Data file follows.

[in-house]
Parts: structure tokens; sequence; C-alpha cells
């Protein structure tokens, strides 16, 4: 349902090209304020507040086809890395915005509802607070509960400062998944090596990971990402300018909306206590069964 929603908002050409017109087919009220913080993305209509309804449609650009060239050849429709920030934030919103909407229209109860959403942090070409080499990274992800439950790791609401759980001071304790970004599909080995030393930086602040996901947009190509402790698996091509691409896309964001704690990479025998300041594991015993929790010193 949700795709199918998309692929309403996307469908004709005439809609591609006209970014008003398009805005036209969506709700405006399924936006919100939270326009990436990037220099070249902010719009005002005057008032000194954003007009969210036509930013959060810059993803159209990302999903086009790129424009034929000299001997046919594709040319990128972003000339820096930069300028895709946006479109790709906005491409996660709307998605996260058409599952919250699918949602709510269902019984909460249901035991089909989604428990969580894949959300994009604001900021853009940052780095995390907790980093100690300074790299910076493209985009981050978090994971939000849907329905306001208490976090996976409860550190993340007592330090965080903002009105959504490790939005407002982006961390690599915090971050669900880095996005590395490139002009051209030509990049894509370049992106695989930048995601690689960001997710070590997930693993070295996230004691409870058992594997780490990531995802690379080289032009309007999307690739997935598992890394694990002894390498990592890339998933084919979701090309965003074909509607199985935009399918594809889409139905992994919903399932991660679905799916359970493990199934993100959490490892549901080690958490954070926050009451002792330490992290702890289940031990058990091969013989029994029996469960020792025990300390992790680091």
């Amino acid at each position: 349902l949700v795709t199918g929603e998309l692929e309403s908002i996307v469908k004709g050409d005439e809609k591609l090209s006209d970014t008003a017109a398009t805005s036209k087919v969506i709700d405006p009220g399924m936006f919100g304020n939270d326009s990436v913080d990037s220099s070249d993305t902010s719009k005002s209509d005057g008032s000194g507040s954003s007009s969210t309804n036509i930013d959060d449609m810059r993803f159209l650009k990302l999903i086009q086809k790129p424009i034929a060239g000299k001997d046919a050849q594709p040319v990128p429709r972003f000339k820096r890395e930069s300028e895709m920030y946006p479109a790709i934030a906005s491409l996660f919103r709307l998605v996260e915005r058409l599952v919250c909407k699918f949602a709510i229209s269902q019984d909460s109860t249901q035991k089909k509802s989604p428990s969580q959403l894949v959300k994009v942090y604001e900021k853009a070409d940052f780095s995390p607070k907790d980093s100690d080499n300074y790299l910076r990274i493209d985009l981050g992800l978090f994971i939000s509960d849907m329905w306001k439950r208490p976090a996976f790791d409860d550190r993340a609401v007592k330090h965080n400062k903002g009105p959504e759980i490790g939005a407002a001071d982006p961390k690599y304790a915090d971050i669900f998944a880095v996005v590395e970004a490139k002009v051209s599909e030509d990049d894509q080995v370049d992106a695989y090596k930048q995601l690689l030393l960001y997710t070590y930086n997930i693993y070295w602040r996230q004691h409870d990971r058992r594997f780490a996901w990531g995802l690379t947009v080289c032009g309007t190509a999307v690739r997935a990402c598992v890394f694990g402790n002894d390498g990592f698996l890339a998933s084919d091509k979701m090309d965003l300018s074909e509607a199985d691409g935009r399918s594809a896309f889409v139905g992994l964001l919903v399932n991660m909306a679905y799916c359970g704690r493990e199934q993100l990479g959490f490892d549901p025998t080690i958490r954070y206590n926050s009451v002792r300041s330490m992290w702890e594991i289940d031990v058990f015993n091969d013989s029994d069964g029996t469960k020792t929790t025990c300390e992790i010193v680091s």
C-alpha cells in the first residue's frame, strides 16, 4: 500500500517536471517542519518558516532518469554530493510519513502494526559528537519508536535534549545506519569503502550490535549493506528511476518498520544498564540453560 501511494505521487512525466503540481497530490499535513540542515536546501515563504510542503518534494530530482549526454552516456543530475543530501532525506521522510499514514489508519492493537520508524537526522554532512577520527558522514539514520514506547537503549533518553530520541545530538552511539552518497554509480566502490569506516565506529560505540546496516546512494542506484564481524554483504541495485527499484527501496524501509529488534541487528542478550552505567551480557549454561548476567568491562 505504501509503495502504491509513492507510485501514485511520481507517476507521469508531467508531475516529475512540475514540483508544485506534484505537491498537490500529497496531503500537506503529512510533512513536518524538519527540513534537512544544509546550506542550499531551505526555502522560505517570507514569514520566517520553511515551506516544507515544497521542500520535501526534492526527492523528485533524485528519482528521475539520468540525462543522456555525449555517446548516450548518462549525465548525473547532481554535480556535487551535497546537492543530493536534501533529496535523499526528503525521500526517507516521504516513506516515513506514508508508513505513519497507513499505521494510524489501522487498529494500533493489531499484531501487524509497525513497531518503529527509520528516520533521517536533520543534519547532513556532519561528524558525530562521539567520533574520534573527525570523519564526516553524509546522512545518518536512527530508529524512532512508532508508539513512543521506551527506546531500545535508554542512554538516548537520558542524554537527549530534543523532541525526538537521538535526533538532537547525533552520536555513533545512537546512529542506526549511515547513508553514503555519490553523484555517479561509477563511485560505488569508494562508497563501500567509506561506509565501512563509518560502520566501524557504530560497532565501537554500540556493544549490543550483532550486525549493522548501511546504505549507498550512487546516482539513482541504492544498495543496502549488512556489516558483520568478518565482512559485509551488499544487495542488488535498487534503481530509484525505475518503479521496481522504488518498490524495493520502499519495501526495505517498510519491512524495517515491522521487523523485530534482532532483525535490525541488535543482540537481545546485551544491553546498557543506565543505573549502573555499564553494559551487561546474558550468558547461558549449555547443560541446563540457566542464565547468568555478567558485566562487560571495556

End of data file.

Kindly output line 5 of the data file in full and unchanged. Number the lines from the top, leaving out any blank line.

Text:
C-alpha cells in the first residue's frame, strides 16, 4: 500500500517536471517542519518558516532518469554530493510519513502494526559528537519508536535534549545506519569503502550490535549493506528511476518498520544498564540453560 501511494505521487512525466503540481497530490499535513540542515536546501515563504510542503518534494530530482549526454552516456543530475543530501532525506521522510499514514489508519492493537520508524537526522554532512577520527558522514539514520514506547537503549533518553530520541545530538552511539552518497554509480566502490569506516565506529560505540546496516546512494542506484564481524554483504541495485527499484527501496524501509529488534541487528542478550552505567551480557549454561548476567568491562 505504501509503495502504491509513492507510485501514485511520481507517476507521469508531467508531475516529475512540475514540483508544485506534484505537491498537490500529497496531503500537506503529512510533512513536518524538519527540513534537512544544509546550506542550499531551505526555502522560505517570507514569514520566517520553511515551506516544507515544497521542500520535501526534492526527492523528485533524485528519482528521475539520468540525462543522456555525449555517446548516450548518462549525465548525473547532481554535480556535487551535497546537492543530493536534501533529496535523499526528503525521500526517507516521504516513506516515513506514508508508513505513519497507513499505521494510524489501522487498529494500533493489531499484531501487524509497525513497531518503529527509520528516520533521517536533520543534519547532513556532519561528524558525530562521539567520533574520534573527525570523519564526516553524509546522512545518518536512527530508529524512532512508532508508539513512543521506551527506546531500545535508554542512554538516548537520558542524554537527549530534543523532541525526538537521538535526533538532537547525533552520536555513533545512537546512529542506526549511515547513508553514503555519490553523484555517479561509477563511485560505488569508494562508497563501500567509506561506509565501512563509518560502520566501524557504530560497532565501537554500540556493544549490543550483532550486525549493522548501511546504505549507498550512487546516482539513482541504492544498495543496502549488512556489516558483520568478518565482512559485509551488499544487495542488488535498487534503481530509484525505475518503479521496481522504488518498490524495493520502499519495501526495505517498510519491512524495517515491522521487523523485530534482532532483525535490525541488535543482540537481545546485551544491553546498557543506565543505573549502573555499564553494559551487561546474558550468558547461558549449555547443560541446563540457566542464565547468568555478567558485566562487560571495556